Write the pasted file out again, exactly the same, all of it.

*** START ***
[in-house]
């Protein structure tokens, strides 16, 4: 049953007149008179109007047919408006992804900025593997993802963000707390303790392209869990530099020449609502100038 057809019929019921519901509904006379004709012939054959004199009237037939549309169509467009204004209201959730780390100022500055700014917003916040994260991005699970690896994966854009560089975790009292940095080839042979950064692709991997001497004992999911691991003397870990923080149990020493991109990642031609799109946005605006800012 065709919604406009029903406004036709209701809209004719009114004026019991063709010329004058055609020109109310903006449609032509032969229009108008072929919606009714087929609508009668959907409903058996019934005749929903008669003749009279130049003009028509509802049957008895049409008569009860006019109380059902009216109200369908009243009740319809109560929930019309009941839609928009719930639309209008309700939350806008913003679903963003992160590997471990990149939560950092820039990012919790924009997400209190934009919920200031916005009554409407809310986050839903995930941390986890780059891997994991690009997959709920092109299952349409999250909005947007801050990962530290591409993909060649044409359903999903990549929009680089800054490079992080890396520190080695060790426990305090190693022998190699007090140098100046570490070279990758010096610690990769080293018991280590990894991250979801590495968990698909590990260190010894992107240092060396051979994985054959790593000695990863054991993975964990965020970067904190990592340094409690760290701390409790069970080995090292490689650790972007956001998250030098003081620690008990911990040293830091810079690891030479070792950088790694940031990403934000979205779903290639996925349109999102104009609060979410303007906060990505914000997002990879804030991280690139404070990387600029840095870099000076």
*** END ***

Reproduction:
[in-house]
């Protein structure tokens, strides 16, 4: 049953007149008179109007047919408006992804900025593997993802963000707390303790392209869990530099020449609502100038 057809019929019921519901509904006379004709012939054959004199009237037939549309169509467009204004209201959730780390100022500055700014917003916040994260991005699970690896994966854009560089975790009292940095080839042979950064692709991997001497004992999911691991003397870990923080149990020493991109990642031609799109946005605006800012 065709919604406009029903406004036709209701809209004719009114004026019991063709010329004058055609020109109310903006449609032509032969229009108008072929919606009714087929609508009668959907409903058996019934005749929903008669003749009279130049003009028509509802049957008895049409008569009860006019109380059902009216109200369908009243009740319809109560929930019309009941839609928009719930639309209008309700939350806008913003679903963003992160590997471990990149939560950092820039990012919790924009997400209190934009919920200031916005009554409407809310986050839903995930941390986890780059891997994991690009997959709920092109299952349409999250909005947007801050990962530290591409993909060649044409359903999903990549929009680089800054490079992080890396520190080695060790426990305090190693022998190699007090140098100046570490070279990758010096610690990769080293018991280590990894991250979801590495968990698909590990260190010894992107240092060396051979994985054959790593000695990863054991993975964990965020970067904190990592340094409690760290701390409790069970080995090292490689650790972007956001998250030098003081620690008990911990040293830091810079690891030479070792950088790694940031990403934000979205779903290639996925349109999102104009609060979410303007906060990505914000997002990879804030991280690139404070990387600029840095870099000076």